The Panamera has been a subject of ongoing derision among some Porsche fans since it was introduced in 2009. We’ve heard the uninitiated say things like, “It’s not a ‘real’ Porsche”, or that “it dilutes the brand’s history”. I’m here to tell you that after spending two days immersed in the Panamera line-up that even if I might somewhat agreed with this negative opinion before, I can tell you now that I was completely wrong. Here’s why.
Last week, Porsche invited FLATSIXES.com to test the new Panamera models introduced for 2014. Predominantly, Porsche wanted to give us hands on experience with the new more-efficient 3.0 liter turbocharged V6 in the Panamera S and 4S models, the new plug-in Panamera S E-hybrid, and the long-wheelbase Panamera Executive (available in 4S and Turbo guise), though there were updated versions of the existing Turbo and GTS available for our appraisal as well.
When told that the event would take place in Newberg, Oregon, my first thought was ‘Why Oregon?’, but after a minute or so to mull it over that changed to ‘Why the hell not?’. Having never been to Oregon, and seriously wanting an opportunity to test out the new tech, I packed my bags and headed for the west coast. My opinion of both Porsche’s 4-door and the rainy hills of Oregon were about to be changed for the better.
What To Expect In This Post
First, this post is not a review of each individual model. Instead, it’s a look at the line-up as a whole. I’ll discuss all of the changes and new options available across the Panamera range for 2014, then at the end of this post, you’ll find links to individual reviews on the driving experience provided by each model, independent of its brothers. In addition to new sheetmetal, Porsche added some noteworthy tech to the options list, and the new Panameras are an altogether better car for it.
Let’s Get Started
Beginning with the new sheetmetal dressing, the Panamera now has restyled headlamps and a more aggressive front bumper with deeper cut brake ducts and a larger central grille. This new bumper pairs well with the enlarged power bulges introduced on the hood. For the most part, the side view is similar to the outgoing model, but introduces new crisper side view mirrors, as well as a more pronounced edge along the lower rocker panel below the doors. The majority of the change comes in the rear view, with a new rear bumper profile, moving the license plate area lower, below the painted section, accenting the updated rear lamps and tailpipes. The rear hatch opening is similar in size, but the hatch itself now has an enlarged rear window creating an improved view out the back. [each of the three slides below show the old Panamera on the left and the new model on the right with the red color highlighting the changes explained in the captions].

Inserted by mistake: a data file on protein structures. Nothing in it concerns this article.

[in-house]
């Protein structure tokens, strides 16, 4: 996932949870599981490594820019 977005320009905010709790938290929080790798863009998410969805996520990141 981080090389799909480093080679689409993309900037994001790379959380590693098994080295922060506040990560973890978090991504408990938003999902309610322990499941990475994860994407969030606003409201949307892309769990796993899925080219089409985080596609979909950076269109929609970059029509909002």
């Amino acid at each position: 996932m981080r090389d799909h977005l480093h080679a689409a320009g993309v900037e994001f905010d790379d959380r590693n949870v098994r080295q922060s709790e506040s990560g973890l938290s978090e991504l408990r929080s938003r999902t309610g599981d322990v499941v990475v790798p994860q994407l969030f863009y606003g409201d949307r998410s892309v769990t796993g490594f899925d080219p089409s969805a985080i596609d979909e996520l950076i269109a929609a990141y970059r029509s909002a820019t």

The soft light and background fog engulfing the hills around Newberg were the perfect juxtaposition for the pronounced and strangely attractive curved flanks of the Panamera. The mountain road routes suggested for us were certainly entertaining, and switchbacks always seem to fit together with fastbacks like the pieces of a puzzle. The Michelin Pilot Super Sports fitted to each of the demonstration cars seemed to eat up the corners with nothing shy of aplomb, even when taxed with two tons of hefty Porsche. Throughout the two days of driving, the rain only stopped a handful of times for about 15 minutes each, and managed to litter the roads with copious excommunicated canopy foliage, eroded earth, and many spates of standing water, which the tires also seemed to manage with relative ease.